Meet the Breed: The Welsh Terrier

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Overview:

  • Height: Up to 15"
  • Weight: 20-21 pounds
  • Historical function: Hunting
  • Modern function: Companion, hunting, agility
  • AKC classification: Terrier

Physical Characteristics:

The Welsh Terrier looks like a miniature Airedale Terrier. The head is rectangular in shape. The eyebrows are bushy, The muzzle has a mustache and beard. The teeth may meet in a scissors or level bite. The eyes are small, dark brown and almond shaped. The ears are V-shaped and fold forward. The front legs are straight and the paws are small and cat-like. The topline is level. The tail is customarily docked in the U.S. The double coat features a soft undercoat and a wiry outer coat. The coat color is black and tan with a black saddle. Puppies are born all black and everything but the saddle lightens as they mature.

History of the Breed:

The Welsh Terrier was originally called the Black and Tan Wire-Haired Terrier, or the Old English Terrier. This breed originated in Wales where it was used for hunting badgers, foxes and otters. They would hunt with a pack of hounds by driving the prey from their dens. The breed was first shown in England in 1884 and was brought to America in 1888. 

Temperament:

The Welsh Terrier has the usual happy, lively, busy personality of a Terrier, which can also include a stubborn streak. They are generally friendly with people and dogs. This breed can do equally well in the city or the country when given adequate exercise. Training this dog can be a bit of a challenge that requires consistent reinforcement from a calm, confident leader. They can be difficult to housebreak. The Welsh Terrier is a devoted and hardy dog plays well with children. Socialize well and early with a wide range of people and social settings. May get into mischief if not properly exercised daily.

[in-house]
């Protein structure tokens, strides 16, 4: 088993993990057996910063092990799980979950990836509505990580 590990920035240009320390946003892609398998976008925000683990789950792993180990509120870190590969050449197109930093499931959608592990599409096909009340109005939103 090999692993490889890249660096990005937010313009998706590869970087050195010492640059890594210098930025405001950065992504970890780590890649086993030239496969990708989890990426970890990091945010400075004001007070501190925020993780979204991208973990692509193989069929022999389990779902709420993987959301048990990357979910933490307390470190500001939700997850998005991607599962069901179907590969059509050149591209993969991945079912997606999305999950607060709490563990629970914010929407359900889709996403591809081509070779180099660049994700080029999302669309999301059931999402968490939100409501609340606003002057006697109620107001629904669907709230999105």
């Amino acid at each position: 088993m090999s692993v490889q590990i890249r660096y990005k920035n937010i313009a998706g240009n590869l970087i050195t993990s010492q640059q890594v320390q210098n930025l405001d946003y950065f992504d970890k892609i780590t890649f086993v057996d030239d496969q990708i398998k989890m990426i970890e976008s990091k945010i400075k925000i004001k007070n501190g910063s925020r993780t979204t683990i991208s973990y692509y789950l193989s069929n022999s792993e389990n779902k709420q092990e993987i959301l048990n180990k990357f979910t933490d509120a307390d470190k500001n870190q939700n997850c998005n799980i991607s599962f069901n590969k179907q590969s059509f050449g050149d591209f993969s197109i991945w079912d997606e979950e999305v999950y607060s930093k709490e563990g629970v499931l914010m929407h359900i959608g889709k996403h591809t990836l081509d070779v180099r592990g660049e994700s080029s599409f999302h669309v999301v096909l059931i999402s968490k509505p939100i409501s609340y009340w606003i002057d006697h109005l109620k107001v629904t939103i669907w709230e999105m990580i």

• Best suited for: Active families, allergy sufferers. 
  • Preferred living conditions: This adaptable dog will do well as long as they get regular exercise. 

Care and Health:

  • Grooming requirements: This coat needs to be stripped two to three times a year. The beard needs regular cleaning and brushing. This coat sheds very little. 
  • Exercise needs: Daily walk or jog. 
  • Life expectancy: 12-15 years.
  • Health concerns: May be prone to eye or skin irritations.

Breed Club Links: Welsh Terrier Club of America

BaxterBoo.com Perfect Pairings: Top Performance Top and Tail Wipes to clean facial fur after meals.

Have any stories about a Welsh Terrier? Please share!

Photo courtesy of Derek Purdy.

This entry was posted by Mary.
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